Morrison, Macron talk submarines in Paris
Scott Morrison has conceded there is still a long way to go to resolve issues with Australia's $90 billion submarine program after meeting with French President Emmanuel Macron.
The prime minister dined with Mr Macron in Paris overnight before delivering a speech to the Organisation for Economic Co-operation and Development on Wednesday.
French shipbuilder Naval Group has been tasked with delivering Australia's next fleet of submarines but the project has been hit by heavy delays and massive cost blowouts.
Defence secretary Greg Moriarty this month confirmed his department is looking at alternatives to French-designed submarines in case the troubled contract is sunk.
Mr Morrison on Wednesday described his talks with Mr Macron as positive, saying the pair had spoken candidly about issues with the contract.
"I appreciate the direct role that he has played in ensuring that we've seen a much-improved position come forward from Naval over the last six months," he told reporters in Paris.
"But there is still a long way to go.
"I leave knowing that we have properly raised the challenges that we need to address so it is now for us to work forward on that basis."
Naval Group executives visited Australia earlier this year in a bid to promote its commitment to maximising Australian content in the Attack Class submarines.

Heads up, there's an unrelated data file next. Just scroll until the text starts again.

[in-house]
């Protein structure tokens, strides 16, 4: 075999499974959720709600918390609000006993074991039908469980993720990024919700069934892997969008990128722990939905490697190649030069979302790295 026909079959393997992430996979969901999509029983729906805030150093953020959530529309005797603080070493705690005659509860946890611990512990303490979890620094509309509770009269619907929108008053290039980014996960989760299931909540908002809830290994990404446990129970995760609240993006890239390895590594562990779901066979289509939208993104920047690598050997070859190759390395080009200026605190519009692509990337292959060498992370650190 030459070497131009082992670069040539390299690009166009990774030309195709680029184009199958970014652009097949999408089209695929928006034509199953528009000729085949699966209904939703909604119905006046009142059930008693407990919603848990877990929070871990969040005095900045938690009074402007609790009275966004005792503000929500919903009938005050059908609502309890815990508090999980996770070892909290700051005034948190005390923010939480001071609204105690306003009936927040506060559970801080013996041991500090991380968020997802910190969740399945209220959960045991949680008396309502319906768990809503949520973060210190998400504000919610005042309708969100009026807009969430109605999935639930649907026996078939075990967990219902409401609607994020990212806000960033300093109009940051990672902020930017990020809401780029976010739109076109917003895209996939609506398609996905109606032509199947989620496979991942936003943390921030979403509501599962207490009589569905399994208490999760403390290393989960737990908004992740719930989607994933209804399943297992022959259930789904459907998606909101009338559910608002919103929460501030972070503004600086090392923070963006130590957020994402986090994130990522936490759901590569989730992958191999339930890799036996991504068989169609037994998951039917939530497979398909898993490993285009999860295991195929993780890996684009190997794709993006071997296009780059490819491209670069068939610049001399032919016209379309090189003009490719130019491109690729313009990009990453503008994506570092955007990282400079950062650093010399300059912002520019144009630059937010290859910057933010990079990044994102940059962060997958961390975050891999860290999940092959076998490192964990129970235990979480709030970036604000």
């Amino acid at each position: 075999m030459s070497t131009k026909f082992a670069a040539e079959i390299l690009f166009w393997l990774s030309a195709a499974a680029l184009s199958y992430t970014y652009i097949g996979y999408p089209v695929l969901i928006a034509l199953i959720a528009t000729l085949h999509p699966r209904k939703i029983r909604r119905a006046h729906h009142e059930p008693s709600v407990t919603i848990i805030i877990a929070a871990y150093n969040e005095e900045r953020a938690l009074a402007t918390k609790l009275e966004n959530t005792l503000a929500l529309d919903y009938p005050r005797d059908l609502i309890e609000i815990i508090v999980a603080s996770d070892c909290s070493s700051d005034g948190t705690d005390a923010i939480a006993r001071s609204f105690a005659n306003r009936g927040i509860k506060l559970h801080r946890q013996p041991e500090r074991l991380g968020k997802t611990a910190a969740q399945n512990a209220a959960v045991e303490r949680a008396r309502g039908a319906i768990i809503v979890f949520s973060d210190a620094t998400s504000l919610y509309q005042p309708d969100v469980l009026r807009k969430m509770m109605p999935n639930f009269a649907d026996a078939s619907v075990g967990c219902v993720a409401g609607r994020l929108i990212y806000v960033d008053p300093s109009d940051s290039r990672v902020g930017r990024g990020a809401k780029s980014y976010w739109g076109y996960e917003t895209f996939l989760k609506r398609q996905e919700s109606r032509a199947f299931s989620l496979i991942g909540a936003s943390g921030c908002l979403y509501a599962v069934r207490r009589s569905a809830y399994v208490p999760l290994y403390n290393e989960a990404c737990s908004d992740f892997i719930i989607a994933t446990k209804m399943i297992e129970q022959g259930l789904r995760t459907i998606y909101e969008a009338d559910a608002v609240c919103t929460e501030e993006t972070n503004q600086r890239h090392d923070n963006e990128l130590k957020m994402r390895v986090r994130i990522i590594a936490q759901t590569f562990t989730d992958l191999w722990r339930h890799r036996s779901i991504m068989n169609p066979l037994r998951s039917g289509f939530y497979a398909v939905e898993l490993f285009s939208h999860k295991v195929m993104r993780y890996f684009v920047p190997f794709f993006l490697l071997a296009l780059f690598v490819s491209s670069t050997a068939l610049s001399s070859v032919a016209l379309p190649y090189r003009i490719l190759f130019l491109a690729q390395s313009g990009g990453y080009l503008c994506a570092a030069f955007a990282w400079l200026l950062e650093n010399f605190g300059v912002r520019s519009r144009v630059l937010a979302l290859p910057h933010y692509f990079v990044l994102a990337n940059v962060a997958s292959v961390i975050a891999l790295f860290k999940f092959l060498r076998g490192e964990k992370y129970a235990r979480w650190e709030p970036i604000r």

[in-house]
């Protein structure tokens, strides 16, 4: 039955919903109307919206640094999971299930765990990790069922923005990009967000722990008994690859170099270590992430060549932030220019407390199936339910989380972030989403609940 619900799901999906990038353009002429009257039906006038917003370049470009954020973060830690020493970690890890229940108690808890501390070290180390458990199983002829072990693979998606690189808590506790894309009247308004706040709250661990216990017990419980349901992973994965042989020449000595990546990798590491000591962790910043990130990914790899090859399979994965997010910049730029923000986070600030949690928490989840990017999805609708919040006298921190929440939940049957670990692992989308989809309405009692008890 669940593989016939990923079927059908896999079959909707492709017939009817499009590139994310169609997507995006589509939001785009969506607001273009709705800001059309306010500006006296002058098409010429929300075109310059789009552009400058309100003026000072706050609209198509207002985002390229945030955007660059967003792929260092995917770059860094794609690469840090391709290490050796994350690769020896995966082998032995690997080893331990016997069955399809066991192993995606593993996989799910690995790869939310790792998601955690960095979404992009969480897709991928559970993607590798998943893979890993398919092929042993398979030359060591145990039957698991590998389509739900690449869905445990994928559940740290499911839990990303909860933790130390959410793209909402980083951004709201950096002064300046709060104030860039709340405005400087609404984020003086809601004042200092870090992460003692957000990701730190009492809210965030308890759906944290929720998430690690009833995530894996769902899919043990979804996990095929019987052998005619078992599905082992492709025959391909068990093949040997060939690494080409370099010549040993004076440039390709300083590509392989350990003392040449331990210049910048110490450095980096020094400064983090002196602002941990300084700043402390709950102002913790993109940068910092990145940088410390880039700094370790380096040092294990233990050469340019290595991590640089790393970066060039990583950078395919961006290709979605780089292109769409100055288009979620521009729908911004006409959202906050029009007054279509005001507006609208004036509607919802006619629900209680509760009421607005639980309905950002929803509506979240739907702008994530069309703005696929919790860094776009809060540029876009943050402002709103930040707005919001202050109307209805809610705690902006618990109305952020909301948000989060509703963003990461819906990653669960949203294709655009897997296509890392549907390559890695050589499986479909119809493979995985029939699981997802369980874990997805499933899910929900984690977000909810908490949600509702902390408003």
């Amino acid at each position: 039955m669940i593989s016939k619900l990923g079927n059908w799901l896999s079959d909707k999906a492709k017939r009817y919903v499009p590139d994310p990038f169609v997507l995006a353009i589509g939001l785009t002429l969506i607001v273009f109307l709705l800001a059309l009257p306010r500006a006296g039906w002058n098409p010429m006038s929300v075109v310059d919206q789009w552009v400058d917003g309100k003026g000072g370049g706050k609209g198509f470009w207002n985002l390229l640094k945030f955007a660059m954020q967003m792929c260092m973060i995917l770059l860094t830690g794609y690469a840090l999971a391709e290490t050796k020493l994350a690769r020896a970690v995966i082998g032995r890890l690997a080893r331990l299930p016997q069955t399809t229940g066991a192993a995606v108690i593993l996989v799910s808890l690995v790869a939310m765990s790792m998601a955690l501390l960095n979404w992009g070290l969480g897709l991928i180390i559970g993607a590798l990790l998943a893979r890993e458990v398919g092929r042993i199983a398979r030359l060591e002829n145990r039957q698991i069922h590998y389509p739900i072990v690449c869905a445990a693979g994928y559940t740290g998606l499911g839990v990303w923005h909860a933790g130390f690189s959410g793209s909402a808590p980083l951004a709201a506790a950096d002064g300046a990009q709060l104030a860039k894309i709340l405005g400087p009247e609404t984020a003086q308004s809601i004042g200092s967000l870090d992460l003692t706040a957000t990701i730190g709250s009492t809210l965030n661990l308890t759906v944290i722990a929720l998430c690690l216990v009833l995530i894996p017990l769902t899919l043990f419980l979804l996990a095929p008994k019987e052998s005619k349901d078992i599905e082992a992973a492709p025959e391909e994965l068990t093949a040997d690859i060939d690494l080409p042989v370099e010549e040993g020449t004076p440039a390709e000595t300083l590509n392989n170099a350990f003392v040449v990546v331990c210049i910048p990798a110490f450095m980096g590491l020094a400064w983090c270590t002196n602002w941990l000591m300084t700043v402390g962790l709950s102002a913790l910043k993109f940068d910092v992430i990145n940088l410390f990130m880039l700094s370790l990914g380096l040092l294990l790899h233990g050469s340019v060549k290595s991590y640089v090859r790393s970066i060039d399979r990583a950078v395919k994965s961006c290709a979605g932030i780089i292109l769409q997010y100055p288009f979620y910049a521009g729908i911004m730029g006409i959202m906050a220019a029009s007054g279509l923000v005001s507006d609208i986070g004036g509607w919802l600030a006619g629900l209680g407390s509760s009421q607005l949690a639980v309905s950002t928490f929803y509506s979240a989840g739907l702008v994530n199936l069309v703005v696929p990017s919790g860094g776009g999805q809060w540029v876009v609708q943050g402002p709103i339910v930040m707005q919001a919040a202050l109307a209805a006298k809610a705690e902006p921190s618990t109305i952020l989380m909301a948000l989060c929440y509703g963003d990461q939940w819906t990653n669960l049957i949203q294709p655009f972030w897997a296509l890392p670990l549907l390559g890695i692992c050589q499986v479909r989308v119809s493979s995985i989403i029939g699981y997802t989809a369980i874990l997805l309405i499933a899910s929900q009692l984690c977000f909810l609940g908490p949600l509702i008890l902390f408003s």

Defence has not yet secured a binding agreement on a minimum level of local content in relation to any one submarine.
The fleet will not be ready to enter service until the mid-2030s.
Asked whether the government would consider abandoning the contract, Mr Morrison said final details around the schedule and costs would soon need to be finalised.
"It is their contract - that is, Naval group - and like with any contract, I would expect them to be able to deliver on that," he said.
Mr Morrison earlier addressed the OECD council and its secretary-general, former cabinet colleague Mathias Cormann.
He said Australia's presence as an extension partner at the recent G7 summit had been invaluable in drawing attention to issues within the Indo-Pacific region.
"This has been an essential time for Australia's voice to be heard and I have been incredibly encouraged by the very strong and steadfast support that Australia has received," he said.
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